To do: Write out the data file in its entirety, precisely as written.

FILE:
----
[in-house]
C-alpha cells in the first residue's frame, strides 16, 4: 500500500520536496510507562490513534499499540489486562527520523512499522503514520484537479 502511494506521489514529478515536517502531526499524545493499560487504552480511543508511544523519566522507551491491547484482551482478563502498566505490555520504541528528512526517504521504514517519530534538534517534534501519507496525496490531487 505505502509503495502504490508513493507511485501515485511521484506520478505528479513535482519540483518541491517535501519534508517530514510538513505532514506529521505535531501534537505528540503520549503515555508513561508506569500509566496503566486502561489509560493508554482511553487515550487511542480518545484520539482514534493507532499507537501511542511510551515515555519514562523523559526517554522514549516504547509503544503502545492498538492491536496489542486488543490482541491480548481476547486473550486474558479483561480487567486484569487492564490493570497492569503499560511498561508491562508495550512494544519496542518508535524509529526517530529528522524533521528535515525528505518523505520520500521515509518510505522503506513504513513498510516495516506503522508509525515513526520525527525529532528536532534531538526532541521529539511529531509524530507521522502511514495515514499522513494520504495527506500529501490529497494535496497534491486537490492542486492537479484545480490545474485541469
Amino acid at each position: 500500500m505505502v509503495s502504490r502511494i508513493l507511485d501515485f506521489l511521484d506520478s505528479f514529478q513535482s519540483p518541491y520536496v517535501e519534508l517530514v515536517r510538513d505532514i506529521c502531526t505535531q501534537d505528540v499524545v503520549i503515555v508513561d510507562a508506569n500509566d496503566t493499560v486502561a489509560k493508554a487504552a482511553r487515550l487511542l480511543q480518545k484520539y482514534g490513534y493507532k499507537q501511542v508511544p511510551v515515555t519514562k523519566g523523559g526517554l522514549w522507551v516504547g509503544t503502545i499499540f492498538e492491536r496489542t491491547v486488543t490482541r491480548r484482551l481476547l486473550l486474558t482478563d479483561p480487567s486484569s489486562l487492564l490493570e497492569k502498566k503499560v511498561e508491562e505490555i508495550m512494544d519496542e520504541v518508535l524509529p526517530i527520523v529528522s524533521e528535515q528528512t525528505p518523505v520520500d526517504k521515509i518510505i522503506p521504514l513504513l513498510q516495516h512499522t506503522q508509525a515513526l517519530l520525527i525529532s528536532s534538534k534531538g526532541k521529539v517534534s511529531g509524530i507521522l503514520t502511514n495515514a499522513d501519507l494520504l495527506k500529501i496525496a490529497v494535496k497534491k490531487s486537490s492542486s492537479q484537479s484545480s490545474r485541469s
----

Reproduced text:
[in-house]
C-alpha cells in the first residue's frame, strides 16, 4: 500500500520536496510507562490513534499499540489486562527520523512499522503514520484537479 502511494506521489514529478515536517502531526499524545493499560487504552480511543508511544523519566522507551491491547484482551482478563502498566505490555520504541528528512526517504521504514517519530534538534517534534501519507496525496490531487 505505502509503495502504490508513493507511485501515485511521484506520478505528479513535482519540483518541491517535501519534508517530514510538513505532514506529521505535531501534537505528540503520549503515555508513561508506569500509566496503566486502561489509560493508554482511553487515550487511542480518545484520539482514534493507532499507537501511542511510551515515555519514562523523559526517554522514549516504547509503544503502545492498538492491536496489542486488543490482541491480548481476547486473550486474558479483561480487567486484569487492564490493570497492569503499560511498561508491562508495550512494544519496542518508535524509529526517530529528522524533521528535515525528505518523505520520500521515509518510505522503506513504513513498510516495516506503522508509525515513526520525527525529532528536532534531538526532541521529539511529531509524530507521522502511514495515514499522513494520504495527506500529501490529497494535496497534491486537490492542486492537479484545480490545474485541469
Amino acid at each position: 500500500m505505502v509503495s502504490r502511494i508513493l507511485d501515485f506521489l511521484d506520478s505528479f514529478q513535482s519540483p518541491y520536496v517535501e519534508l517530514v515536517r510538513d505532514i506529521c502531526t505535531q501534537d505528540v499524545v503520549i503515555v508513561d510507562a508506569n500509566d496503566t493499560v486502561a489509560k493508554a487504552a482511553r487515550l487511542l480511543q480518545k484520539y482514534g490513534y493507532k499507537q501511542v508511544p511510551v515515555t519514562k523519566g523523559g526517554l522514549w522507551v516504547g509503544t503502545i499499540f492498538e492491536r496489542t491491547v486488543t490482541r491480548r484482551l481476547l486473550l486474558t482478563d479483561p480487567s486484569s489486562l487492564l490493570e497492569k502498566k503499560v511498561e508491562e505490555i508495550m512494544d519496542e520504541v518508535l524509529p526517530i527520523v529528522s524533521e528535515q528528512t525528505p518523505v520520500d526517504k521515509i518510505i522503506p521504514l513504513l513498510q516495516h512499522t506503522q508509525a515513526l517519530l520525527i525529532s528536532s534538534k534531538g526532541k521529539v517534534s511529531g509524530i507521522l503514520t502511514n495515514a499522513d501519507l494520504l495527506k500529501i496525496a490529497v494535496k497534491k490531487s486537490s492542486s492537479q484537479s484545480s490545474r485541469s